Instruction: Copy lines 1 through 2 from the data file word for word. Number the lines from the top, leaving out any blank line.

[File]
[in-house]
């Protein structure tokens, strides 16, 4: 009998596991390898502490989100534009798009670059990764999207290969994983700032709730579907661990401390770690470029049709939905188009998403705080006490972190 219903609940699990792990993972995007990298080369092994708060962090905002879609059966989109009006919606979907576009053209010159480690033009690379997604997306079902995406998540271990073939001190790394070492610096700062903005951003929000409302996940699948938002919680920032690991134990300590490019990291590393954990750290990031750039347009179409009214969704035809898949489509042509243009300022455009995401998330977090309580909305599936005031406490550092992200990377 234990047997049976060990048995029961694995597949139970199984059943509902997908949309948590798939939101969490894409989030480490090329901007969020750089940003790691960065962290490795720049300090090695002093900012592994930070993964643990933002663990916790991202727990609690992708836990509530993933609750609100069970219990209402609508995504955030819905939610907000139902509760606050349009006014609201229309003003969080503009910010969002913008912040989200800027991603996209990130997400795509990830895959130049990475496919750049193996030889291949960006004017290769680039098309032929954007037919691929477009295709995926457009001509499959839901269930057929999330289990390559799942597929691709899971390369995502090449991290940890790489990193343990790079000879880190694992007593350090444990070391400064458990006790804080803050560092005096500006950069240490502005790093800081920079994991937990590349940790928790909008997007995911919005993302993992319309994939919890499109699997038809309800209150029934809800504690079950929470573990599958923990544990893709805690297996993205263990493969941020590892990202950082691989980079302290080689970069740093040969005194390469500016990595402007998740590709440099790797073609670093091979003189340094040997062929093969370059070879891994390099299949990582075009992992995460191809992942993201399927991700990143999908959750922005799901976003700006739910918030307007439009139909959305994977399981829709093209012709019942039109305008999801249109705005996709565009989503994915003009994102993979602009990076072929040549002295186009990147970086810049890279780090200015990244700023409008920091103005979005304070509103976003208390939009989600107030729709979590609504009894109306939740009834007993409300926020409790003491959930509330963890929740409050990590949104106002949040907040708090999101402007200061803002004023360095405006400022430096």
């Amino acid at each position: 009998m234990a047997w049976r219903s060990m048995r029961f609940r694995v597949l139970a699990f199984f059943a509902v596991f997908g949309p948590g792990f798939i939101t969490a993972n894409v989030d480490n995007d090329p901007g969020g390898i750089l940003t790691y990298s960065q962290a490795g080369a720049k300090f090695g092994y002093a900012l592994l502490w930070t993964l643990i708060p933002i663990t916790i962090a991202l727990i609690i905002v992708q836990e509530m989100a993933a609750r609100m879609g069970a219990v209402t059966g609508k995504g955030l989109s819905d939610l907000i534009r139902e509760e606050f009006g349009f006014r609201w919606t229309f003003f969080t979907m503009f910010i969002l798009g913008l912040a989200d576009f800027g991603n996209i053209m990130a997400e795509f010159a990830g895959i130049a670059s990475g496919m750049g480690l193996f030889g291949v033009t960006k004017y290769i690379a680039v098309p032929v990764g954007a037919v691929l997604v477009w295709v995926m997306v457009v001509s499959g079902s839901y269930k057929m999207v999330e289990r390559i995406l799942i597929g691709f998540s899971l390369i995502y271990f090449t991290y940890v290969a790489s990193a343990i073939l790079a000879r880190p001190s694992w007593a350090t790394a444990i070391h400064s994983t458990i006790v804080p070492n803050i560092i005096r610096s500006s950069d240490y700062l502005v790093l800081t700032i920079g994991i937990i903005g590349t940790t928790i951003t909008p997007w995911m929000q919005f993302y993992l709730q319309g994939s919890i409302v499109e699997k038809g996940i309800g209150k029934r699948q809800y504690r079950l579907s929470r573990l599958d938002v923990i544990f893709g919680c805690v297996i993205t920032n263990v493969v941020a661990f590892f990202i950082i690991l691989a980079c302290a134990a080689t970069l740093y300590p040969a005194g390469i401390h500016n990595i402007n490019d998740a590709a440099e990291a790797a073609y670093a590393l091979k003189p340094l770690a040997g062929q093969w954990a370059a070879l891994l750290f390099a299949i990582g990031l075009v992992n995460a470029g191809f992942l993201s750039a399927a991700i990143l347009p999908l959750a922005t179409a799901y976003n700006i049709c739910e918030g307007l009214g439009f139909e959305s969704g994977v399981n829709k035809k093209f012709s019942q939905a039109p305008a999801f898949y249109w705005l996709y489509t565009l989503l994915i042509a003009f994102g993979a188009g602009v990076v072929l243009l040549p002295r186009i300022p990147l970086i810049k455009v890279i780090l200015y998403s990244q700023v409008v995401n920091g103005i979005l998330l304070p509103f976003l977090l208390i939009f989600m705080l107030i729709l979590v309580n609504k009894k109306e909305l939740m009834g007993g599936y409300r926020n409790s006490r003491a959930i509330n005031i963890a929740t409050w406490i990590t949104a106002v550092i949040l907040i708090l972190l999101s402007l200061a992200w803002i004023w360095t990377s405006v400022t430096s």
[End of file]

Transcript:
[in-house]
């Protein structure tokens, strides 16, 4: 009998596991390898502490989100534009798009670059990764999207290969994983700032709730579907661990401390770690470029049709939905188009998403705080006490972190 219903609940699990792990993972995007990298080369092994708060962090905002879609059966989109009006919606979907576009053209010159480690033009690379997604997306079902995406998540271990073939001190790394070492610096700062903005951003929000409302996940699948938002919680920032690991134990300590490019990291590393954990750290990031750039347009179409009214969704035809898949489509042509243009300022455009995401998330977090309580909305599936005031406490550092992200990377 234990047997049976060990048995029961694995597949139970199984059943509902997908949309948590798939939101969490894409989030480490090329901007969020750089940003790691960065962290490795720049300090090695002093900012592994930070993964643990933002663990916790991202727990609690992708836990509530993933609750609100069970219990209402609508995504955030819905939610907000139902509760606050349009006014609201229309003003969080503009910010969002913008912040989200800027991603996209990130997400795509990830895959130049990475496919750049193996030889291949960006004017290769680039098309032929954007037919691929477009295709995926457009001509499959839901269930057929999330289990390559799942597929691709899971390369995502090449991290940890790489990193343990790079000879880190694992007593350090444990070391400064458990006790804080803050560092005096500006950069240490502005790093800081920079994991937990590349940790928790909008997007995911919005993302993992319309994939919890499109699997038809309800209150029934809800504690079950929470573990599958923990544990893709805690297996993205263990493969941020590892990202950082691989980079302290080689970069740093040969005194390469500016990595402007998740590709440099790797073609670093091979003189340094040997062929093969370059070879891994390099299949990582075009992992995460191809992942993201399927991700990143999908959750922005799901976003700006739910918030307007439009139909959305994977399981829709093209012709019942039109305008999801249109705005996709565009989503994915003009994102993979602009990076072929040549002295186009990147970086810049890279780090200015990244700023409008920091103005979005304070509103976003208390939009989600107030729709979590609504009894109306939740009834007993409300926020409790003491959930509330963890929740409050990590949104106002949040907040708090999101402007200061803002004023360095405006400022430096």